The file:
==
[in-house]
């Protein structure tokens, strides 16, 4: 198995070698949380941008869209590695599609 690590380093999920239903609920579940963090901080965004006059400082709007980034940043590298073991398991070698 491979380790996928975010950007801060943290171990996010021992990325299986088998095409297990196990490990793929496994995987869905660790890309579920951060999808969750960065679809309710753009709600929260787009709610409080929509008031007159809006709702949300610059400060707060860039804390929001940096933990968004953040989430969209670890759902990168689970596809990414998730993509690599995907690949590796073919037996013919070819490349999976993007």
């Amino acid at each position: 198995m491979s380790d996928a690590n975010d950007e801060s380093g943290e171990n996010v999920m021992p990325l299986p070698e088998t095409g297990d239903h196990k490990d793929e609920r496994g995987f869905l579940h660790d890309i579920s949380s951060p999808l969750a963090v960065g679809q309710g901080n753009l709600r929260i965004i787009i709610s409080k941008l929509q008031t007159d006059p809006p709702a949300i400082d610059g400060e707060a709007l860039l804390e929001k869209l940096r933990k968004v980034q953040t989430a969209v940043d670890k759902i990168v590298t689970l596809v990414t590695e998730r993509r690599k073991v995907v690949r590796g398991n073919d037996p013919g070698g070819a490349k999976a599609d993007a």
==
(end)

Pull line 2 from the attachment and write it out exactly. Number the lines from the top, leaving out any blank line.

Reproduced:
């Protein structure tokens, strides 16, 4: 198995070698949380941008869209590695599609 690590380093999920239903609920579940963090901080965004006059400082709007980034940043590298073991398991070698 491979380790996928975010950007801060943290171990996010021992990325299986088998095409297990196990490990793929496994995987869905660790890309579920951060999808969750960065679809309710753009709600929260787009709610409080929509008031007159809006709702949300610059400060707060860039804390929001940096933990968004953040989430969209670890759902990168689970596809990414998730993509690599995907690949590796073919037996013919070819490349999976993007």